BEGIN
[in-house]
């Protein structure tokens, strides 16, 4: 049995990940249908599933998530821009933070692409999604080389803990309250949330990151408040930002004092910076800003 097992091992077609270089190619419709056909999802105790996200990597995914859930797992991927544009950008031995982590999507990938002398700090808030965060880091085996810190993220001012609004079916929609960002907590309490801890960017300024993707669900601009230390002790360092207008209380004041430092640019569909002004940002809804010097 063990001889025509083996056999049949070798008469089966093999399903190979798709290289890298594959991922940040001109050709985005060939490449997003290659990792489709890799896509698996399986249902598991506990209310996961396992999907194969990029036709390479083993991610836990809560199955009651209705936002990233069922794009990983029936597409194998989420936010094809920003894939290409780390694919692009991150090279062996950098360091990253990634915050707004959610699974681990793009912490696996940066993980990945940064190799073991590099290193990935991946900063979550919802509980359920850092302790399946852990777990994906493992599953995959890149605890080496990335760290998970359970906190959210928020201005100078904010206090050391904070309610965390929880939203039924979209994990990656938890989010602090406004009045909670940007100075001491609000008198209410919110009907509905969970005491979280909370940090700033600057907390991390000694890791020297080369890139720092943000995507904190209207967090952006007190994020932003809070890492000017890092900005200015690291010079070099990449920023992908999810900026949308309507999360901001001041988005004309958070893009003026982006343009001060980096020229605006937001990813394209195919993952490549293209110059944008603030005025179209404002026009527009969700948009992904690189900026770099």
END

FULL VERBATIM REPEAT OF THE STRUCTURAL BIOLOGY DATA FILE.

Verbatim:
[in-house]
């Protein structure tokens, strides 16, 4: 049995990940249908599933998530821009933070692409999604080389803990309250949330990151408040930002004092910076800003 097992091992077609270089190619419709056909999802105790996200990597995914859930797992991927544009950008031995982590999507990938002398700090808030965060880091085996810190993220001012609004079916929609960002907590309490801890960017300024993707669900601009230390002790360092207008209380004041430092640019569909002004940002809804010097 063990001889025509083996056999049949070798008469089966093999399903190979798709290289890298594959991922940040001109050709985005060939490449997003290659990792489709890799896509698996399986249902598991506990209310996961396992999907194969990029036709390479083993991610836990809560199955009651209705936002990233069922794009990983029936597409194998989420936010094809920003894939290409780390694919692009991150090279062996950098360091990253990634915050707004959610699974681990793009912490696996940066993980990945940064190799073991590099290193990935991946900063979550919802509980359920850092302790399946852990777990994906493992599953995959890149605890080496990335760290998970359970906190959210928020201005100078904010206090050391904070309610965390929880939203039924979209994990990656938890989010602090406004009045909670940007100075001491609000008198209410919110009907509905969970005491979280909370940090700033600057907390991390000694890791020297080369890139720092943000995507904190209207967090952006007190994020932003809070890492000017890092900005200015690291010079070099990449920023992908999810900026949308309507999360901001001041988005004309958070893009003026982006343009001060980096020229605006937001990813394209195919993952490549293209110059944008603030005025179209404002026009527009969700948009992904690189900026770099």